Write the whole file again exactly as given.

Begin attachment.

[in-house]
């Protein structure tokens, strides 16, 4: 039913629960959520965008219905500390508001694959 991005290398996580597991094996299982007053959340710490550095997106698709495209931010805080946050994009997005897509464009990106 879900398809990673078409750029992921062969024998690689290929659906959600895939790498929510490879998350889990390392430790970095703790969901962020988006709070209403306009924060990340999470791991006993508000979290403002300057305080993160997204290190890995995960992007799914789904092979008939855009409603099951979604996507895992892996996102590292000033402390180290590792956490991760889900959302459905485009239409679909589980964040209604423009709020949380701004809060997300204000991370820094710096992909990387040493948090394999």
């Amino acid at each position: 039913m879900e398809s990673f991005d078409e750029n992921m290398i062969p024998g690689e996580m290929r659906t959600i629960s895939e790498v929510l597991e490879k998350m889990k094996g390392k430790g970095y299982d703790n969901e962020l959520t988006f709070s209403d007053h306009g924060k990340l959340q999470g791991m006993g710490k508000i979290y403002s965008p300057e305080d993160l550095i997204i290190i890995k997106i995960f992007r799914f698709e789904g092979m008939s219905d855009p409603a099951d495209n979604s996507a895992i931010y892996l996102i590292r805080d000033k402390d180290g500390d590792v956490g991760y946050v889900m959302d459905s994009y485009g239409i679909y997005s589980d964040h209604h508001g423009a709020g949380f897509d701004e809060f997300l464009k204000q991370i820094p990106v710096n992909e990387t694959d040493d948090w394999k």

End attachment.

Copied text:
[in-house]
């Protein structure tokens, strides 16, 4: 039913629960959520965008219905500390508001694959 991005290398996580597991094996299982007053959340710490550095997106698709495209931010805080946050994009997005897509464009990106 879900398809990673078409750029992921062969024998690689290929659906959600895939790498929510490879998350889990390392430790970095703790969901962020988006709070209403306009924060990340999470791991006993508000979290403002300057305080993160997204290190890995995960992007799914789904092979008939855009409603099951979604996507895992892996996102590292000033402390180290590792956490991760889900959302459905485009239409679909589980964040209604423009709020949380701004809060997300204000991370820094710096992909990387040493948090394999």
């Amino acid at each position: 039913m879900e398809s990673f991005d078409e750029n992921m290398i062969p024998g690689e996580m290929r659906t959600i629960s895939e790498v929510l597991e490879k998350m889990k094996g390392k430790g970095y299982d703790n969901e962020l959520t988006f709070s209403d007053h306009g924060k990340l959340q999470g791991m006993g710490k508000i979290y403002s965008p300057e305080d993160l550095i997204i290190i890995k997106i995960f992007r799914f698709e789904g092979m008939s219905d855009p409603a099951d495209n979604s996507a895992i931010y892996l996102i590292r805080d000033k402390d180290g500390d590792v956490g991760y946050v889900m959302d459905s994009y485009g239409i679909y997005s589980d964040h209604h508001g423009a709020g949380f897509d701004e809060f997300l464009k204000q991370i820094p990106v710096n992909e990387t694959d040493d948090w394999k």